Hunting seals

This clip contains scenes that some viewers may find disturbing, Viewer discretion is highly advised.

I cant start to explain how much I am disgusted by this, imagine the cruelty of beating one seal to death, but in the Novel A World Elsewhere by Wayne Johnston , no mater if fiction or reality, One million seals are captured and skinned. I thought this could explain the brutality of that scenario. Again I do apologize for the disturbing graphic content of the video, but unfortunately this is not fiction this is actually happening, I am not sure about any of the rules put against seal hunting, or even if such rules exist, but I wish this could stop.



Whats in a name ?

Upon reading the novel A World Elsewhere by Wayne Johnston I have come across a few observations regarding the names of the characters in the actual book.



– Landish: A name given to Landish (special name) meaning land or native which shows that he is a foil of his father captain Druken the notorious sailor known for catching one million seals it is also similar to the word outlandish, which means weird or unfamiliar which is the opposite of Landish’s life were he has the same old predictable routine that he tries to change but ultimately gets back to it. Landish is also similar to Laddish the slang British word meaning Macho or youth and he was both young and big according to the book’s description






– Gen of eve: is Her real name is Genevieve, Landish’s biological mother, she is or was the only real connection that Landish has. Her name real name is Genevieve that’s kind of self-explanatory. She believes that she is Eve’s daughter and that all of us are descendants from Eve; She never really mentions Adam.








– Deacon: (in Catholic, Anglican, and Orthodox churches) an ordained minister of an order ranking below that of priest. Also sounds like beacon, traditionally a fire lit on a hill to attract attention. He is the fire that catches Landish’s attention and heads him in to the right direction.




– Van: when first hearing or reading the name van you automatically think about the actual motor vehicle, well van was a motor vehicle in the novel or at, least a means of transportation form a university, Preston, education to no education and abandonment; also transporting both Landish and Deacon in to a better life than the one they had in st. Peter’s, Newfoundland



gur– Gertrude: Gertrude is usually associated with strength; in the story Gertrude is strong enough to put up with van for the better part of her life which is to me unfathomably difficult the difficulty is simply ineffable. Gertrude is also the wife of Van that we can call the king of the castle, therefore Gertrude is the queen of the castle just like in Hamlet.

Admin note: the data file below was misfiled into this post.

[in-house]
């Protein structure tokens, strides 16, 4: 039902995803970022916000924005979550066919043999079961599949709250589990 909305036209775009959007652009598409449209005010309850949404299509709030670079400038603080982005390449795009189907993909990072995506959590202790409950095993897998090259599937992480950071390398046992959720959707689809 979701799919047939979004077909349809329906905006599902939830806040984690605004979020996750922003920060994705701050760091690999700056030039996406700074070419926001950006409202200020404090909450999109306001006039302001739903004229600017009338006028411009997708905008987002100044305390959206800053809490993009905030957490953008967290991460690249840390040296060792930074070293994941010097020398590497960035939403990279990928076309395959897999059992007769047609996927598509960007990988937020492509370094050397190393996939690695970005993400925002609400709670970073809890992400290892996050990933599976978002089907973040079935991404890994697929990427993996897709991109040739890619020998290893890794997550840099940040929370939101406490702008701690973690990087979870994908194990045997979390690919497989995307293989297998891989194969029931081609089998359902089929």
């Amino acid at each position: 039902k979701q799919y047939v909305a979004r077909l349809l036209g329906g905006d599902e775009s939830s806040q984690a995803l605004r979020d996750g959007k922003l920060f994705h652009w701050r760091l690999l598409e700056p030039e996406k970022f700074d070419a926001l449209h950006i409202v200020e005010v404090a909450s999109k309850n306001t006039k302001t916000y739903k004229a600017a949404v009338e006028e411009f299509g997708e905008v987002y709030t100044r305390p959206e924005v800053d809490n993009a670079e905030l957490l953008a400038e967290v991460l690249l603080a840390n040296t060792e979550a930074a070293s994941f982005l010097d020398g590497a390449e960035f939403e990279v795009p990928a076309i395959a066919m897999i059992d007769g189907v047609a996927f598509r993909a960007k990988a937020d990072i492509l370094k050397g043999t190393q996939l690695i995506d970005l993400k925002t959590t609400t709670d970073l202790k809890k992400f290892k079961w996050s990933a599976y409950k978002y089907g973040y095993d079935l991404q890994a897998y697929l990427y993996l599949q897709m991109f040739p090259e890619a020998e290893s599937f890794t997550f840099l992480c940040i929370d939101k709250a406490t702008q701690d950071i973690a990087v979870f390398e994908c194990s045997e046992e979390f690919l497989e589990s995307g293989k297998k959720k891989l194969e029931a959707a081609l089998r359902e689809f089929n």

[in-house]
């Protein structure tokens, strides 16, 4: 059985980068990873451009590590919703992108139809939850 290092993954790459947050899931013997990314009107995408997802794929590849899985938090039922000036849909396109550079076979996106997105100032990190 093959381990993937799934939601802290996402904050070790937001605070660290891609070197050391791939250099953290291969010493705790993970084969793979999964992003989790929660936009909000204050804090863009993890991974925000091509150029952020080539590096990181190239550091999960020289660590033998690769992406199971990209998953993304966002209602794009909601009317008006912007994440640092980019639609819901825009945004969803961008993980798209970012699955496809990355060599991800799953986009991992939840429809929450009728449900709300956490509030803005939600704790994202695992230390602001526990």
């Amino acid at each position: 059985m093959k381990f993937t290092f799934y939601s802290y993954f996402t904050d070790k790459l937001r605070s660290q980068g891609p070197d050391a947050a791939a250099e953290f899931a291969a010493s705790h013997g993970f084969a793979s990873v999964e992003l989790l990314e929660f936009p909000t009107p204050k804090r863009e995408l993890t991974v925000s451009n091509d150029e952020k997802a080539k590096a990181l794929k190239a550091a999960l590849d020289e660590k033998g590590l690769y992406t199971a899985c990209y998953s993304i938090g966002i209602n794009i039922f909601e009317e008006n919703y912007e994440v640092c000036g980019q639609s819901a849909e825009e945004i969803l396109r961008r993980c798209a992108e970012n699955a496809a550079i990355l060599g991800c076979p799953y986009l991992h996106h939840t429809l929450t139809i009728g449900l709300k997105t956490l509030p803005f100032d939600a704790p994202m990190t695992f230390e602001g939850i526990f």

– Esse: is the natural essentials which may be the feminine side of a man’s world, it also means “that” like “that car” and it helped me realize “that” she’s the one, and “that” she’s all that.




Thank you 

B logx…. A literal Blogarithmic interpretation


When examining any text, much like math, you are always searching and interpreting the text for the missing variable, in other word you are trying to solve the equation for X, the unknown. When reading Wayne Johnston’s A World Elsewhere, series of information about the book or a certain chapter, like in any other equation, are given in order to help you analyze and deconstruct that mathematical statement.

The author starts the first chapter with the sentence “Landish Druken lived in a two-room attic of a house near the end of Dark March Road that was no way remindful of any other place he’d ever lived.”, after contemplating that sentence for a short while I realized that it is very similar to any word equation that I have ever come across. My thoughts were being showered with a plethora of random questions that suffocated me such as, Why is his name Landish? , what kind of name is Landish? Why did he live in a two bedroom attic? Is there someone living with him? Is he about to meet someone? When attempting to interpret that same sentence from a literary lens, for example a Marxist lens, I continue to drown in my own thoughts and I start to wonder about his financial state, is he rich? Maybe that’s why it’s a two bedroom attic, but why did he say that it was in no way remindful of any other place he’d ever lived. Then is he poor? is that why he can’t afford a separate house? is he being oppressed by some form bourgeoisie system? I suppose by this point it is reasonable to assume that Landish Druking is the variable in this equation or as I like to call him LandishX. I eventually start to form a visual of the problem but as the difficulty of the problem increases and more variables are introduced, they accumulate and add some complexity to the equation. The answer seems so far from reach, but instead of giving up on seeking that answer, I keep getting pulled in to a whirlpool of miner yet mind-boggling anomalies.